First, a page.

This is the second book I’ve read by Emma Donoghue – the first was Room, which I enjoyed, and since then I’ve been wanting to try one of her historical fiction novels. This new one, Frog Music, is set in San Francisco in 1876 and is based on a true crime story.
Twenty-four-year-old Blanche Beunon, once a star of the Cirque d’Hiver in Paris, is now a dancer in a San Francisco burlesque club. She lives in the city’s Chinatown with her lover, Arthur Deneve, and his friend – and former partner on the flying trapeze – Ernest Girard. One week in August, two newcomers enter their little circle. One of these is P’tit, Blanche and Arthur’s baby boy, reunited with his parents after a year of separation. Blanche has rarely even thought about her baby during his absence, but now she discovers what being a mother really means.
The other new arrival is a woman called Jenny Bonnet, just released from jail after being arrested for the crime of dressing in men’s clothes. Jenny, who makes her living from catching frogs and selling them to French and Chinese restaurants, is like nobody else Blanche has ever met and makes her think differently about herself and her life. But when Jenny is shot dead, Blanche is convinced that she herself was the intended victim. Can she find the murderer before he kills again and before she loses P’tit again forever?
The real life murder case on which Frog Music is based remains an unsolved crime to this day, but the solution Donoghue provides is believable and consistent with what we have learned about the personalities and motives of the characters involved. The author also includes a detailed Afterword in which she explains which of the characters and events in the story are factual and which are purely fictional.
While there are some very unpleasant, unlikeable people in this novel, I thought the central character, Blanche, was wonderful. Her personality is a mass of contradictions: she’s tough yet vulnerable, intelligent yet naïve, self-absorbed yet sensitive. She’s such a well drawn character and felt completely real. I loved her and desperately wanted her to find some real happiness. Her story is so sad at times – I don’t want to say too much, but the circumstances surrounding the reappearance of P’tit are shocking and heartbreaking; I found that part of the book quite painful to read. As for Jenny, she remains a secretive and mysterious character throughout the novel. It is only towards the end of the book that we (and Blanche) begin to see beneath her protective outer shell and are finally given some glimpses of the real Jenny Bonnet.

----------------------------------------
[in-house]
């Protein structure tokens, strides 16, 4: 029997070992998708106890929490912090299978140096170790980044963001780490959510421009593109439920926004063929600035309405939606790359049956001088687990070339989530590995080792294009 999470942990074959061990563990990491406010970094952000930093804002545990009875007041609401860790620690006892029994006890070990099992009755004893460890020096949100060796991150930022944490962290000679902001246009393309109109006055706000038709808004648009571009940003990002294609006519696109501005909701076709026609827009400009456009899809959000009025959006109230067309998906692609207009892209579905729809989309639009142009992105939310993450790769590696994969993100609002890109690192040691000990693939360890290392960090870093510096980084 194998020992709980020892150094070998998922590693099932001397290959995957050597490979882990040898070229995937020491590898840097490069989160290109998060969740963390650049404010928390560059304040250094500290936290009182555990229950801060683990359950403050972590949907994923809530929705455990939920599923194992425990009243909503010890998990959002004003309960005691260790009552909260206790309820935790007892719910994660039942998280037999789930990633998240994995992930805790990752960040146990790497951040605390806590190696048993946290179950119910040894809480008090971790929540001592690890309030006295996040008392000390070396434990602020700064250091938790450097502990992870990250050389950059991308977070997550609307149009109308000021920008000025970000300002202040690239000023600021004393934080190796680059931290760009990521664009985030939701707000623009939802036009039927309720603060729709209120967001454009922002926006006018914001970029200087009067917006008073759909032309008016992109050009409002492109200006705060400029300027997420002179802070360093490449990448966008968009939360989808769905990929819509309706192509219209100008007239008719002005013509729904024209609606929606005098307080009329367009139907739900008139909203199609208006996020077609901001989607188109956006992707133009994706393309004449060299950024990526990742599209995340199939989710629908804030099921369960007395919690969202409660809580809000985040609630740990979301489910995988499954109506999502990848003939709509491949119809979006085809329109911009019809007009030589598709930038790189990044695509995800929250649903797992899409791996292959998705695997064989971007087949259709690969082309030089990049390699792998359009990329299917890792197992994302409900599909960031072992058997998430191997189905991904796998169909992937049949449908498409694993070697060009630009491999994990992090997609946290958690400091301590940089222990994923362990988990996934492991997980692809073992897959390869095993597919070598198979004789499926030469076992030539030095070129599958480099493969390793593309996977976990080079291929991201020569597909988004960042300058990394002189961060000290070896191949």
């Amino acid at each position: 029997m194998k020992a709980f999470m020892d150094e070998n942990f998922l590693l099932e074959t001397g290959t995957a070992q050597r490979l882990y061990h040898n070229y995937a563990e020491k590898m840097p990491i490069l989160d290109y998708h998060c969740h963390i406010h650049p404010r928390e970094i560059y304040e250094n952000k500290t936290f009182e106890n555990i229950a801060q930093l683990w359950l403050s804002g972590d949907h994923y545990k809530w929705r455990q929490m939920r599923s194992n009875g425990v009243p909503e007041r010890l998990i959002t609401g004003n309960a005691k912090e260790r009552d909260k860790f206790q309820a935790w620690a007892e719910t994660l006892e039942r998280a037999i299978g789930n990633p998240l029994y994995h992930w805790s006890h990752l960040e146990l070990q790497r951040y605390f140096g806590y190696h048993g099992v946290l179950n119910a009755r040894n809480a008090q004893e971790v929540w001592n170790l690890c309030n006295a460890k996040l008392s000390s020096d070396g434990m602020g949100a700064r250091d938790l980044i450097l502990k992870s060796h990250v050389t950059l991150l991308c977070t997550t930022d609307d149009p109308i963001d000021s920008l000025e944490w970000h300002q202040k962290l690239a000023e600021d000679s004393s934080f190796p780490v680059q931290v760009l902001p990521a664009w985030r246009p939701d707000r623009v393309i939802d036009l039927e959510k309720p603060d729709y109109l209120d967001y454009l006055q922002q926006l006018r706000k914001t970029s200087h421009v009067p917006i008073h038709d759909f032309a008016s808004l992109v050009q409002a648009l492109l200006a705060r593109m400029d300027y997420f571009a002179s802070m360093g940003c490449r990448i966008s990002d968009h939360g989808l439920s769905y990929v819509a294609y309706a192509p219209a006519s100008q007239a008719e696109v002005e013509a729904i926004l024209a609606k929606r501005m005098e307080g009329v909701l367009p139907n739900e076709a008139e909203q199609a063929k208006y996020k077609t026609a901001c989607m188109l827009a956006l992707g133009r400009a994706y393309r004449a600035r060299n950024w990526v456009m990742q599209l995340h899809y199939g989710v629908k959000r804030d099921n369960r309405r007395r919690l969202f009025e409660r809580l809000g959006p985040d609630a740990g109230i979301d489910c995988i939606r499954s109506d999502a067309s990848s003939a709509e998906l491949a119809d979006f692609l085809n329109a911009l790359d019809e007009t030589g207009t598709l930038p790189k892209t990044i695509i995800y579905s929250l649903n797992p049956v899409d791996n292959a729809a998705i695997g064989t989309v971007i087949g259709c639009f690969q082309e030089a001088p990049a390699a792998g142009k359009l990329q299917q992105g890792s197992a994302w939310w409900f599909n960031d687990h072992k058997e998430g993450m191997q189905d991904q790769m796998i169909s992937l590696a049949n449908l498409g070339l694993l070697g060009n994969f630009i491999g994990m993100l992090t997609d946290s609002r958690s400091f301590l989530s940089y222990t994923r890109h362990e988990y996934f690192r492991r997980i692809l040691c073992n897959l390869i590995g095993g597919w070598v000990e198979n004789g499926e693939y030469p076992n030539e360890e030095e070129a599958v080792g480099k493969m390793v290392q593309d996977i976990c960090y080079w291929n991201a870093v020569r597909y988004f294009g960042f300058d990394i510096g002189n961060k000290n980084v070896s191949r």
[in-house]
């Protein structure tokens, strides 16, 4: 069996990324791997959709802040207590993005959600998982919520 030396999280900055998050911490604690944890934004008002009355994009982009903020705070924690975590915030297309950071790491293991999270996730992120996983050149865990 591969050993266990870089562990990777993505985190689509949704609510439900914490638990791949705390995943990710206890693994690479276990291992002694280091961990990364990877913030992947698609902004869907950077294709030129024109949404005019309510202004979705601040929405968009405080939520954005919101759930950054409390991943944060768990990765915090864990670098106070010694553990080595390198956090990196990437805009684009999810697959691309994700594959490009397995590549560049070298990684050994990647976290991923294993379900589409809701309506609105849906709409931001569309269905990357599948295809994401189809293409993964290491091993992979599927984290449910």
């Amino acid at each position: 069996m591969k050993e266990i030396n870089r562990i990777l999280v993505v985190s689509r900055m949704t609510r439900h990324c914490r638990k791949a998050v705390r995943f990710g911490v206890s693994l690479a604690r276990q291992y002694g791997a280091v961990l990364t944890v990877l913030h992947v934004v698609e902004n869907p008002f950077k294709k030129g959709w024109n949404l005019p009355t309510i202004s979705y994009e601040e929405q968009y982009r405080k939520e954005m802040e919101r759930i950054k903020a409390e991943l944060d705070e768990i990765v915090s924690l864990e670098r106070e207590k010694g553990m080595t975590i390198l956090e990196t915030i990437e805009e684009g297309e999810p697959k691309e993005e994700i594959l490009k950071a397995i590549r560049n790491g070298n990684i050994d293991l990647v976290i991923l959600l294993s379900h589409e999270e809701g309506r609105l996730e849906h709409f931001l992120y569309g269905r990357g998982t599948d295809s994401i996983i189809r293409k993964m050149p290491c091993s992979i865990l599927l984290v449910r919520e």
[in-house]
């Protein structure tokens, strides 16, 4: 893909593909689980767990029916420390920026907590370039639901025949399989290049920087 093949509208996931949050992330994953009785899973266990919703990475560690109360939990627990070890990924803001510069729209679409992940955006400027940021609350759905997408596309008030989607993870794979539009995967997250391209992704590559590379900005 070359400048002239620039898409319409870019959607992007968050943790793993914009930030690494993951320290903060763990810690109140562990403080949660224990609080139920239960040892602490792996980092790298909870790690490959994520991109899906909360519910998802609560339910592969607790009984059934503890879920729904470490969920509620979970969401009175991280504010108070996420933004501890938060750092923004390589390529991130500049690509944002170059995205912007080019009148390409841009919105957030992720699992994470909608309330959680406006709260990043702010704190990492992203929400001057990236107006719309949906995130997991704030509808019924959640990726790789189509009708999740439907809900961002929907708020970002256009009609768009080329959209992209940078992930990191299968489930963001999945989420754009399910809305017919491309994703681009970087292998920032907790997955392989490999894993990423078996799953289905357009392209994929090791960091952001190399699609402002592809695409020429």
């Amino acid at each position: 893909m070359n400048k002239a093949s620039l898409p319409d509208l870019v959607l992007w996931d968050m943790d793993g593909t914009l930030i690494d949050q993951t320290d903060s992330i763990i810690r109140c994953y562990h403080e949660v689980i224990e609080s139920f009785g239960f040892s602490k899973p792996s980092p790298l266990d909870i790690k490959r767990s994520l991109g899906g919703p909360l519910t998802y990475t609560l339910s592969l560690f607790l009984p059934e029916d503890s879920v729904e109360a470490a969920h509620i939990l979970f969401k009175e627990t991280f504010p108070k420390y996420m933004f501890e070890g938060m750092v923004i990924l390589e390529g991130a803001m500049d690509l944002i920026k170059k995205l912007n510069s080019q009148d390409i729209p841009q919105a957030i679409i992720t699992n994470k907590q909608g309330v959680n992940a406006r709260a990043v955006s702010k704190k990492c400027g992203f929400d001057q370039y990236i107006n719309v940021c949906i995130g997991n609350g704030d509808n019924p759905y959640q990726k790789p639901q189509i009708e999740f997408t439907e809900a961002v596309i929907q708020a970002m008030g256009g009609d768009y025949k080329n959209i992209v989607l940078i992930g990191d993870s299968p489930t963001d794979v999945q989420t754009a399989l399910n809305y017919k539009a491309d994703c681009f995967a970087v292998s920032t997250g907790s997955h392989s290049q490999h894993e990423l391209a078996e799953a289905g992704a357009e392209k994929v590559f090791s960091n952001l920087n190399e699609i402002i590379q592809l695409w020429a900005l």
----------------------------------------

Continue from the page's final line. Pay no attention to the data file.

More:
The sense of time and place is very strong. I’m not sure I’ve read a book set in 1870s San Francisco before and I found it a vivid, atmospheric setting. The action takes place during both a heat wave and an epidemic of smallpox and both have an impact on Blanche’s story. Another interesting element of the novel is the role of music. Many songs and rhymes are quoted from in the book and information on each of them is given in an appendix. I thought this really added something to the story, helping to provide context and historical background. As Blanche and the other main characters are French and often use French slang, there is a glossary provided at the back of the book too, if you need help in translating any unfamiliar words.
My only criticism of this book is that the way the story is structured could cause confusion. It follows two time periods – one in Blanche’s present, describing Jenny’s murder and its consequences; the other flashing back to the beginning of their friendship a month earlier. Gradually the two storylines converge until they are only a day or two apart and at this point it becomes slightly difficult to follow the chronological sequence of events. Sometimes we are given the date, but not always, so it’s not immediately clear which thread of the story we are reading.
One other thing I should mention is that as Blanche is an exotic dancer there are some quite graphic descriptions of her work. It was maybe a bit excessive, but I could appreciate that it was all part of who Blanche is and it would have been hard to convey the realities of her life without being explicit at times.
Frog Music is not a book that will appeal to everyone (though you could say the same about any book, I suppose) but I thought it was great and having enjoyed this one and Room I’ll be looking for more of Emma Donoghue’s books soon.